State Senator Jessica Ramos, also a Democrat, said, “His emergency powers must be rescinded, he and his administration must be subpoenaed for all of the pertinent information, and a full investigation must result in justice for our grieving families.”
Republican officials, for their part, have called for Cuomo to resign, for the legislature to initiate impeachment proceedings and for a federal investigation to be opened to determine the extent of the cover-up.
State Senator Tom O’Mara, a Republican, issued a statement denouncing “a massive and unconscionable cover-up,” adding, “We should not be finding out the truth of this tragedy in nursing homes through leaks of secret Democrat-only meetings.” He called for subpoenaing Cuomo and his aides.
Republicans and the right-wing media, such as Fox News, have been making political hay out of the revelation of Cuomo’s wrongdoing. Cuomo has certainly made himself an easy target in that respect, releasing a book last year just before the second wave touting the “lessons in leadership” from the pandemic, accepting an International Emmy for his daily news conferences, and taking softball interview questions from his brother Chris Cuomo, a CNN anchor.
Indeed, the cover-up of data may only be part of a broader scandal involving Cuomo and the nursing home industry. Last April, Cuomo quietly signed legislation protecting hospital and nursing home executives from the threat of lawsuits stemming from the coronavirus pandemic. A provision inserted into the annual budget bill established one of the country’s most explicit legal immunity shields for health care industry officials.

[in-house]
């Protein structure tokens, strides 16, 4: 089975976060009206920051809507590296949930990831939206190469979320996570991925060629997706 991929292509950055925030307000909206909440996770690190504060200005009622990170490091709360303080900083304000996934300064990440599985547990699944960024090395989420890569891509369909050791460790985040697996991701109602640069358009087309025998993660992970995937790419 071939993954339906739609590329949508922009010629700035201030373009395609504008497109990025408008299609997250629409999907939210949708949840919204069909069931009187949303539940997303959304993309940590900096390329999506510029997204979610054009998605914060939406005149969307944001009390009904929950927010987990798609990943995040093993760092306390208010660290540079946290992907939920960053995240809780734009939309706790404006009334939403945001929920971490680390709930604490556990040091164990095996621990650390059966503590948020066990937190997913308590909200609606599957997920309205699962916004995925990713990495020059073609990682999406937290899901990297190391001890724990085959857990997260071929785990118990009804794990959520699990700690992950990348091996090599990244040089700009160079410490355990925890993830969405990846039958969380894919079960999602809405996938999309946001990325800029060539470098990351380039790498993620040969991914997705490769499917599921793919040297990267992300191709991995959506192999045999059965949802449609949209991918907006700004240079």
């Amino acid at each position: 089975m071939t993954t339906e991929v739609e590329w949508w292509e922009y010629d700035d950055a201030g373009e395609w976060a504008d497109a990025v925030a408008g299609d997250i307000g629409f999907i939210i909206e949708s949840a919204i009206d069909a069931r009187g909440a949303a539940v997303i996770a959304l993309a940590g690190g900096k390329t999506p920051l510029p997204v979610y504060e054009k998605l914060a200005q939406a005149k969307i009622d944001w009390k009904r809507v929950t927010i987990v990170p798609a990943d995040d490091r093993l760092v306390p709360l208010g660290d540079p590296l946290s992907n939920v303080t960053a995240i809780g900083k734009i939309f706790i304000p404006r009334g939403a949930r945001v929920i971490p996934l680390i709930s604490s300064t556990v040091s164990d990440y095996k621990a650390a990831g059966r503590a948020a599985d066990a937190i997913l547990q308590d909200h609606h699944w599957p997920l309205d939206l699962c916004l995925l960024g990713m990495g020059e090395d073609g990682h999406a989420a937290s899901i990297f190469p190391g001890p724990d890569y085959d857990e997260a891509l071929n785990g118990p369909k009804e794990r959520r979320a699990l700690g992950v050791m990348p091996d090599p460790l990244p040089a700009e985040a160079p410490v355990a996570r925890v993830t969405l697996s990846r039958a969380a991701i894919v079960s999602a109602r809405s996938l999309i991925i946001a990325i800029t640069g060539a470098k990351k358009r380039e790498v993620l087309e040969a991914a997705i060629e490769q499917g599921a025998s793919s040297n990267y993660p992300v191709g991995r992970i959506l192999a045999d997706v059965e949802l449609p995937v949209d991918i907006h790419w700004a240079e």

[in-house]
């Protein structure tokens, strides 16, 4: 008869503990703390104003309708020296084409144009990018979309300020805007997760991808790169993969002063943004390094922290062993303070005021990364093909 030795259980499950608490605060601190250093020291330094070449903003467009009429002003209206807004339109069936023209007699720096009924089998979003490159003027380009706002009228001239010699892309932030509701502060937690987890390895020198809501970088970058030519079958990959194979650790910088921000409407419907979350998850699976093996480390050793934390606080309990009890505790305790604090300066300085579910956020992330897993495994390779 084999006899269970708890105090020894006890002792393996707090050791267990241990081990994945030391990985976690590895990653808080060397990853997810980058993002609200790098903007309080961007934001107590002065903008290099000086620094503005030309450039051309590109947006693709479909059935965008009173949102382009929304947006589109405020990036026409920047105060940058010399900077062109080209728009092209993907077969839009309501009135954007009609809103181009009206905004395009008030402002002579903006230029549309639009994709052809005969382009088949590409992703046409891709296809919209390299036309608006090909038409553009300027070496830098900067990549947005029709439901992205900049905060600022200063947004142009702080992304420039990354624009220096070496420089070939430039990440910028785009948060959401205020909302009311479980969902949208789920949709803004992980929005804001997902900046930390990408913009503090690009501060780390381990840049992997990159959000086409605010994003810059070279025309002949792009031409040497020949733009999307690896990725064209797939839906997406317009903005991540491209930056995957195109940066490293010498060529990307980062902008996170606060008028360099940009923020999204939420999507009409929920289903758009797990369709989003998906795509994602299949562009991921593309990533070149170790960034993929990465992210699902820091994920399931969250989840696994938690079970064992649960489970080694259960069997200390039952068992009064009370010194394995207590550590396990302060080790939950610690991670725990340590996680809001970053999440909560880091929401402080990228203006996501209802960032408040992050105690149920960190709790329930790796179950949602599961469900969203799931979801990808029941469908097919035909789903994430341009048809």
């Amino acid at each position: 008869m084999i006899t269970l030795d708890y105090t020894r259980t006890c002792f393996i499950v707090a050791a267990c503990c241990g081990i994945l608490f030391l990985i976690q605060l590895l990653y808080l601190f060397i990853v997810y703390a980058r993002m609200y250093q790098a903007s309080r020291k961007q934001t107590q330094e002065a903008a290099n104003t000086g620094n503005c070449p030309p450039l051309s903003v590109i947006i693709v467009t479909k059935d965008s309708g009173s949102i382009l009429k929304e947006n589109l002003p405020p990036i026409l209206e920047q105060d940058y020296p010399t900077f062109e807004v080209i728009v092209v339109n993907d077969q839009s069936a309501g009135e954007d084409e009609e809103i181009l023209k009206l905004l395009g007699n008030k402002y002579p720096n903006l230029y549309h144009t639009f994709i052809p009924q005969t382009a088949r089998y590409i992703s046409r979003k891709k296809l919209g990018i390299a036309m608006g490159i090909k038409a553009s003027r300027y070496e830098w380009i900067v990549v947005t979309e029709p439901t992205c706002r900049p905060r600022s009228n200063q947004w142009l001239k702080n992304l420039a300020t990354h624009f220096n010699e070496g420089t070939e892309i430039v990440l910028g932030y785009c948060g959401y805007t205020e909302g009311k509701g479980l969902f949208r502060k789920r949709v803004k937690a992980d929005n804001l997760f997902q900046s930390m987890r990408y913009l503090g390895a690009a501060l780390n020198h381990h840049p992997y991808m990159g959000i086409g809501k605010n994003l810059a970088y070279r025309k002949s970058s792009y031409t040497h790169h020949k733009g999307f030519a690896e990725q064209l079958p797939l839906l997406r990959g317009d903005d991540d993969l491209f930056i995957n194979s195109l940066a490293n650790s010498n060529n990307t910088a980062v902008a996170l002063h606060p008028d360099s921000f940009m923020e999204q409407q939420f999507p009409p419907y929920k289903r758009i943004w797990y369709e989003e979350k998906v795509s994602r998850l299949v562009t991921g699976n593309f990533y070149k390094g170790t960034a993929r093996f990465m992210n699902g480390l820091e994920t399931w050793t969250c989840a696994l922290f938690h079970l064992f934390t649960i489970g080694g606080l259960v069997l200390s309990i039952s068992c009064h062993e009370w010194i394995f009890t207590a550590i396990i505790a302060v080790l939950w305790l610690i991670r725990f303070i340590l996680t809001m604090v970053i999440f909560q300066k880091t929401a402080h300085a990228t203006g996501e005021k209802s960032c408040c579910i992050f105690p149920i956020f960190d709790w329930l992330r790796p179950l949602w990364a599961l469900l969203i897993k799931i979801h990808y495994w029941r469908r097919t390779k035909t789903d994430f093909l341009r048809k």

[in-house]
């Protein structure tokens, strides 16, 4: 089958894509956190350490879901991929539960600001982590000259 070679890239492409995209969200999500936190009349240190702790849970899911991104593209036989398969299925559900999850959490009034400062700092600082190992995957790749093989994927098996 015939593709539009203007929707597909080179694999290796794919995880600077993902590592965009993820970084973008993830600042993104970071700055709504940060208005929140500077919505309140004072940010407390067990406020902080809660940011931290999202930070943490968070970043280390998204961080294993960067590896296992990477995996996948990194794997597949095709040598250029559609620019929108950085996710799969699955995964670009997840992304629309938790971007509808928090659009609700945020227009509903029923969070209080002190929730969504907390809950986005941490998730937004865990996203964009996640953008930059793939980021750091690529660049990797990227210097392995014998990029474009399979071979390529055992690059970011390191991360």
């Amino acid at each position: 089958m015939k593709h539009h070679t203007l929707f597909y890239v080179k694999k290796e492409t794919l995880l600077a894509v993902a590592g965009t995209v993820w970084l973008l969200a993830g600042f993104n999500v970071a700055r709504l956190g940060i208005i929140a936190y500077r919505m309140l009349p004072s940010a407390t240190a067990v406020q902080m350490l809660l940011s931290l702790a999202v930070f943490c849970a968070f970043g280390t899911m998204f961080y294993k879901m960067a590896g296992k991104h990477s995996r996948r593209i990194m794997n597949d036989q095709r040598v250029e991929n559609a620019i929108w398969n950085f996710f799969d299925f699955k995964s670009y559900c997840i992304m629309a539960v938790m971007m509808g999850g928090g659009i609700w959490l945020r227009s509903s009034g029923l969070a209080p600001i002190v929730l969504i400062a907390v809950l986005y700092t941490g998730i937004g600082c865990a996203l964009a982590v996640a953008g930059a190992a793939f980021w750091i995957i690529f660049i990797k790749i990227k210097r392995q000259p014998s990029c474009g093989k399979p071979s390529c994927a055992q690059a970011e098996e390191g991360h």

Two years before, in 2018, when Cuomo was locked in a primary challenge in his reelection bid, the Greater New York Hospital Association poured over $1 million into a Democratic committee supporting his campaign.
More fundamentally, however, the revelations underscore the criminality of officials in both big business parties at every level of government in relation to the pandemic. The Republican Trump administration presided over a catastrophic federal response deliberately aimed at infecting the population, which has resulted in hundreds of thousands of deaths, with a disproportionate impact on elderly, disabled and poor Americans. Governor Cuomo, despite much promotion by the Democrats and mainstream media as an alternative to Trump, kept schools and businesses open for far too long in the early stages of the pandemic, condemning thousands to an early grave and ensuring that New York had, until very recently, the highest death toll of any state.
The fact—often cited by Cuomo and admitted by some of his detractors, such as Attorney General James—that his guidance on nursing home admissions was consistent with guidance from the federal Centers for Medicare and Medicaid Services (CMS) and the Centers for Disease Control and Prevention (CDC) only underscores the bipartisan criminality of the response of the ruling class.